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Illinois Stop and Frisk Laws

Updated on
April 24, 2020
Article written by
Attorney Kevin O'Flaherty

In this article, we discuss Illinois stop and frisk laws. Our Illinois criminal law lawyers address:

  • What is stop and frisk?
  • Is stop and frisk legal in Illinois?
  • What is reasonable suspicion for a stop and frisk in Illinois?
  • What makes a stop and frisk illegal in Illinois?
  • Proper response to a stop and frisk in Illinois

What is Stop and Frisk?

Stop and frisk is a brief stop by law enforcement where a suspect is stopped, asked to identify themselves, and potentially patted down for a weapon. The Fourth Amendment protects citizens by requiring police to have reasonable suspicion that a suspect may be involved in a past, present, or future crime before a stop and frisk can be initiated.

Is Stop and Frisk Legal in Illinois?

Yes. The police do not need special permission or a warrant to conduct stop and frisk procedures in Illinois, if they are motivated by reasonable suspicion. Charges that result from a stop and frisk performed without merit may be dismissed.

What is Reasonable Suspicion for a Stop and Frisk in Illinois?

A stop and frisk may only be initiated if there is a reasonable presumption that a crime has been, is being, or will be committed by the suspect. For example, if police come across a pedestrian matching a specific description of a recent bank robber, they likely have reasonable suspicion to stop and frisk the individual. The same can be said if the police notice someone dropping a suspicious object or running in the opposite direction after noticing their presence in a public area. In most cases, a pedestrian simply walking down the street would not stir up enough reasonable suspicion to warrant a stop and frisk.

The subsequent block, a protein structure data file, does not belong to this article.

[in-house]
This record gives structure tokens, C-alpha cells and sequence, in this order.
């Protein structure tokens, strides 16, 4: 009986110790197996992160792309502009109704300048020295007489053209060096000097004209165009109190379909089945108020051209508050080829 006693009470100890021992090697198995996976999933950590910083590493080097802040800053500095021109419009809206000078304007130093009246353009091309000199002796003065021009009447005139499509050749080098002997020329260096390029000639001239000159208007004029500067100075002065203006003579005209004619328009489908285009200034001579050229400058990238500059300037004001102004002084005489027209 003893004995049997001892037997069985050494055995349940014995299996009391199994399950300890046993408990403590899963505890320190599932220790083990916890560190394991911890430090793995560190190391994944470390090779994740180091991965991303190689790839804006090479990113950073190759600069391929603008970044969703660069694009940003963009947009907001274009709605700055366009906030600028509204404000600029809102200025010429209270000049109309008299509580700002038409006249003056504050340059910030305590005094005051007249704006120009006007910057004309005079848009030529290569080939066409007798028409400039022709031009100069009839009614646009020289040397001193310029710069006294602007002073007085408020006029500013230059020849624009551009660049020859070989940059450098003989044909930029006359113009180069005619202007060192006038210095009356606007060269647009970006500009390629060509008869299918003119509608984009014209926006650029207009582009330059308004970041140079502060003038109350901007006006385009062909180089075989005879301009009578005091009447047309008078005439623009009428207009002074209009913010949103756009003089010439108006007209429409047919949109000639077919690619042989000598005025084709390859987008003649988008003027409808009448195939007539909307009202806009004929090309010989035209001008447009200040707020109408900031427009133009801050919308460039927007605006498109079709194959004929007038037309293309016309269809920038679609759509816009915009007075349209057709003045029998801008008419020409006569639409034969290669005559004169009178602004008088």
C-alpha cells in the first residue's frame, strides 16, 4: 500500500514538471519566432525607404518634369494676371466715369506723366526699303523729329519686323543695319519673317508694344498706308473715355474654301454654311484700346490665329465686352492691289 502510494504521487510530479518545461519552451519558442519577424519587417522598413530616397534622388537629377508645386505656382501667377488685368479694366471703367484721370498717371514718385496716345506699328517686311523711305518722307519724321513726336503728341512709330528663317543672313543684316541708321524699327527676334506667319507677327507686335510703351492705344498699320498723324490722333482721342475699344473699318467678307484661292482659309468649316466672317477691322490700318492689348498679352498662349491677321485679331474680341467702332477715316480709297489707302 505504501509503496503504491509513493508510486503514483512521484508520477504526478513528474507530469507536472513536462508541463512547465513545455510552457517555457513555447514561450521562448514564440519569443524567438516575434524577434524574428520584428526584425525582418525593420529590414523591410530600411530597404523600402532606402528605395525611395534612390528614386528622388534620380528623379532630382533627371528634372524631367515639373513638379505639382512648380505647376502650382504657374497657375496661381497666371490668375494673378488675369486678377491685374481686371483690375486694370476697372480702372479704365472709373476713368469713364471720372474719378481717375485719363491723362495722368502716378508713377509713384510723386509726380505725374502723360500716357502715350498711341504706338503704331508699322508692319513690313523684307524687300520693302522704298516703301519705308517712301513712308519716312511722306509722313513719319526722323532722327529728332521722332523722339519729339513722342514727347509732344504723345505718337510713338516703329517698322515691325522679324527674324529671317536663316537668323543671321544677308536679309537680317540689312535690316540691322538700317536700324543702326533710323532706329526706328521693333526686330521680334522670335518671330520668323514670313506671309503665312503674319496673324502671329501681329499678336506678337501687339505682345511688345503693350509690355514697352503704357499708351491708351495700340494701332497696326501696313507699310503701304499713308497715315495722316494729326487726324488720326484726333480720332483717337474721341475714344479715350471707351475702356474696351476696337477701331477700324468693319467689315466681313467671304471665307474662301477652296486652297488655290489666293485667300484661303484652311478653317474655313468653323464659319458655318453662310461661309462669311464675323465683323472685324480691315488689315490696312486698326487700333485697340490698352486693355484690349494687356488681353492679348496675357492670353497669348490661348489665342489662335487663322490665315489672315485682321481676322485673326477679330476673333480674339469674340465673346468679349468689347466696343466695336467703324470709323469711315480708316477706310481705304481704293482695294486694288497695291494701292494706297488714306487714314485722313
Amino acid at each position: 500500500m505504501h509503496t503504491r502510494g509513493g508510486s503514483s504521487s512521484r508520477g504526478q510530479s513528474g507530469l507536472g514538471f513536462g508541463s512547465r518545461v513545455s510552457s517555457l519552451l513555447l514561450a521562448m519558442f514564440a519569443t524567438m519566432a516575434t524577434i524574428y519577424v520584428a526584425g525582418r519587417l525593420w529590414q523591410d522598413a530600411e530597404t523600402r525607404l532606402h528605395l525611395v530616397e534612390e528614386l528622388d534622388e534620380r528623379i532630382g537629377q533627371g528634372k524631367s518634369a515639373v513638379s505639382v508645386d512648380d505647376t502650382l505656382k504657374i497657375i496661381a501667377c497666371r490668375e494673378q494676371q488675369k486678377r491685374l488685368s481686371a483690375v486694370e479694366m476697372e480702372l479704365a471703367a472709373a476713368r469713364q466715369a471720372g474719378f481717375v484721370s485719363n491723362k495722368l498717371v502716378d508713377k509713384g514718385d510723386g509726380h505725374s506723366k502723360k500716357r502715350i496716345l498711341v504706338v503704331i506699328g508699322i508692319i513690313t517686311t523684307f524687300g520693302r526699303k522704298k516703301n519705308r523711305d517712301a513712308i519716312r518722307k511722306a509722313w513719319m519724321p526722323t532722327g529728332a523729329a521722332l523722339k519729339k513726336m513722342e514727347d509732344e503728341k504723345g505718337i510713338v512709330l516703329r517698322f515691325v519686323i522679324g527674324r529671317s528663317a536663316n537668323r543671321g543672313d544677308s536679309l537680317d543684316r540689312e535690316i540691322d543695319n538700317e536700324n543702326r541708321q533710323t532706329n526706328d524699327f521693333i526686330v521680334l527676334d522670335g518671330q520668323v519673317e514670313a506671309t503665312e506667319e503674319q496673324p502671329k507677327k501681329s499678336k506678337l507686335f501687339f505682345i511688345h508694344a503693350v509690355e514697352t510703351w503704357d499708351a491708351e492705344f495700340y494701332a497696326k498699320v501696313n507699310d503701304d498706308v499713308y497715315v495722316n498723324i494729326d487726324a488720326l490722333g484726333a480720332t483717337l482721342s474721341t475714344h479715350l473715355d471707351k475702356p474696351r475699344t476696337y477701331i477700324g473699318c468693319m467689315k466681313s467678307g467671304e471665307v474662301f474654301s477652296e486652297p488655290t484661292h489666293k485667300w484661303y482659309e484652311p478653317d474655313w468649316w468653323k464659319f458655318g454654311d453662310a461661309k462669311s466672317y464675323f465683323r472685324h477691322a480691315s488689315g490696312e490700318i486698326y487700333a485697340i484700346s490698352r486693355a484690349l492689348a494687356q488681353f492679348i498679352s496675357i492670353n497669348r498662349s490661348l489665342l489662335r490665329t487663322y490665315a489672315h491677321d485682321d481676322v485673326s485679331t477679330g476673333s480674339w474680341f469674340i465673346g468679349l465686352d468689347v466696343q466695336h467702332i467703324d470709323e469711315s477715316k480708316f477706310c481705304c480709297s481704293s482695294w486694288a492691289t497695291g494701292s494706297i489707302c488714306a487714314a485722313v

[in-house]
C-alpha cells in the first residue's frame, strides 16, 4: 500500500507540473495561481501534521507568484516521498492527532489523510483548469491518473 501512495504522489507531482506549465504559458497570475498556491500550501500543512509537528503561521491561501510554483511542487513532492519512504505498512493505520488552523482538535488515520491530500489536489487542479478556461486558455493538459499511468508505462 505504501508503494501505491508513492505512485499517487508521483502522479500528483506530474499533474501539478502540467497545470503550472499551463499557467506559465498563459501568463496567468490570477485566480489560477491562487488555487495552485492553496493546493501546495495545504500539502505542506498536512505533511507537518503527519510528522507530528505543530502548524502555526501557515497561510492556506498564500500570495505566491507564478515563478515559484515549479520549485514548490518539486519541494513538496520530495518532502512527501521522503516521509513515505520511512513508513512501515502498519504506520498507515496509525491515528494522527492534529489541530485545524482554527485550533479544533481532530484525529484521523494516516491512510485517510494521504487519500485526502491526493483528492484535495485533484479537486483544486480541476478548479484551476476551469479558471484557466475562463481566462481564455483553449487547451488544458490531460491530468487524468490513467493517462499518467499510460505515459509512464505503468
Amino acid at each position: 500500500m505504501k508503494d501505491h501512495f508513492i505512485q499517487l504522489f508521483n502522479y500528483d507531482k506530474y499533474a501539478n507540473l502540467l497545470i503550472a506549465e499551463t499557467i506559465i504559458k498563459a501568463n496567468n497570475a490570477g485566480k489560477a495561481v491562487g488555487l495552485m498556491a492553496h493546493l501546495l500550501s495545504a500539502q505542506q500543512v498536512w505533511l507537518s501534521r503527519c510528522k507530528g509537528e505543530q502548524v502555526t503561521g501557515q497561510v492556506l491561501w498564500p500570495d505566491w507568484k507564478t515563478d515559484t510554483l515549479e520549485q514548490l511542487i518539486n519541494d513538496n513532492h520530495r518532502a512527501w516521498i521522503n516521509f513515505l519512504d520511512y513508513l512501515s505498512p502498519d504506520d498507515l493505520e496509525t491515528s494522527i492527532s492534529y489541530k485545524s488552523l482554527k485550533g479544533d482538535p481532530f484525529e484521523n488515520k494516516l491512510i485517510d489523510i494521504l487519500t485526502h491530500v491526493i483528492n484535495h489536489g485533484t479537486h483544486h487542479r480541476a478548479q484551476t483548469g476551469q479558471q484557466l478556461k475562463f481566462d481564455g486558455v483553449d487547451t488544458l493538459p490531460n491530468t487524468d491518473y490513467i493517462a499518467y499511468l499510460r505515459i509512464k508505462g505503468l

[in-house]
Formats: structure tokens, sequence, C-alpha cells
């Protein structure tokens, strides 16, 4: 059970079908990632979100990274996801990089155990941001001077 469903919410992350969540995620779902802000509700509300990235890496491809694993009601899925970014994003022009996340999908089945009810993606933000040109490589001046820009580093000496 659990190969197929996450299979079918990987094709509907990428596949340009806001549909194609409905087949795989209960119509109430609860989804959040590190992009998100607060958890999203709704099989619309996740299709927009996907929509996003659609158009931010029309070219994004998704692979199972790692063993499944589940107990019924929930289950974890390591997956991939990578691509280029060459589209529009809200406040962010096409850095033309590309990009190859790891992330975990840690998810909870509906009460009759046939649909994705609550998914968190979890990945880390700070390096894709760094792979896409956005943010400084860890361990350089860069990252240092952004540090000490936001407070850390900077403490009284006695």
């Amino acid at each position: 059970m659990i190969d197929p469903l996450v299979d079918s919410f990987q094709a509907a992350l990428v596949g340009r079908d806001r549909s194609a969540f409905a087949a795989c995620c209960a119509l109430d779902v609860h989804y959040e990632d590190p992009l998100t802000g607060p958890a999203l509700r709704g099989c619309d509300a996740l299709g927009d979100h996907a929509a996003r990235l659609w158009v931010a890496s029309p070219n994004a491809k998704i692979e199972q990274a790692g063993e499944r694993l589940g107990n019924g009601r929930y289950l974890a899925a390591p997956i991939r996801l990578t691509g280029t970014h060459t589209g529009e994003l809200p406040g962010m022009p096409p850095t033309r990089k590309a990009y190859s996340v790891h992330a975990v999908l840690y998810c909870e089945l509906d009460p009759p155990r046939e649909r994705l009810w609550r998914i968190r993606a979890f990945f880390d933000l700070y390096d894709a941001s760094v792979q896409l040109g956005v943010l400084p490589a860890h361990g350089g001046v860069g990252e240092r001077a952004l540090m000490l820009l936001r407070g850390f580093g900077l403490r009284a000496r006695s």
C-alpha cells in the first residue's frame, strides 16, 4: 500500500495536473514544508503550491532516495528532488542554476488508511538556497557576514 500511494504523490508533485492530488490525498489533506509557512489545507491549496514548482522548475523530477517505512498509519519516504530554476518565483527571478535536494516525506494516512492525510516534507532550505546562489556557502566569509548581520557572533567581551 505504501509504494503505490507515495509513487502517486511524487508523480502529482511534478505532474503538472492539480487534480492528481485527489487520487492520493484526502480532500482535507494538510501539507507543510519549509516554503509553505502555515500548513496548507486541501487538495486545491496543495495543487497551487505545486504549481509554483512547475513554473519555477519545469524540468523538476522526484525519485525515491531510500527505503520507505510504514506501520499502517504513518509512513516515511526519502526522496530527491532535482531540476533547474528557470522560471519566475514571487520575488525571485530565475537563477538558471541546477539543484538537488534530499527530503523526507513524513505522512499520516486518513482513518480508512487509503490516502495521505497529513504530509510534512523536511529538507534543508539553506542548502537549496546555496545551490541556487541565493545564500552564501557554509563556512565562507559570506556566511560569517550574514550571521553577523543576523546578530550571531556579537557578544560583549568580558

What Makes a Stop and Frisk Illegal in Illinois?

There are a few situations that could deem a stop and frisk Illegal in Illinois, including the following:

  • A stop and frisk conducted without reasonable suspicion
  • An overly intrusive pat down
  • A drawn out stop and frisk


Stop and frisks can only be conducted with reasonable suspicion of a past, present, or future crime. Pat downs should only be conducted to quickly eliminate the threat of a weapon (though drugs or other contraband found while searching for a weapon can be seized) and if there is no probable cause for an arrest, a suspect must be released.

Proper Response to a Stop and Frisk in Illinois

If you are stopped and frisked by an Illinois police officer, resisting is often the most damaging response. Remember, a stop and frisk does not always lead to an arrest. Instead, keep the following tips in mind:

  • If you don’t want to speak, simply say “I would like to remain silent”
  • Should you choose to speak, know that everything you say can be used against you
  • You have the right to ask if you are under arrest or if you are free to leave
  • Stay calm; think clearly before speaking, moving, or reacting
  • Do not argue with or touch a police officer during a stop and frisk (even if you’re innocent)
  • If a stop and frisk results in your arrest, always ask for your lawyer immediately

Illinois Stop and Frisk Laws
Author

Attorney Kevin O'Flaherty

Kevin O’Flaherty is a graduate of the University of Iowa and Chicago-Kent College of Law. He has experience in litigation, estate planning, bankruptcy, real estate, and comprehensive business representation.

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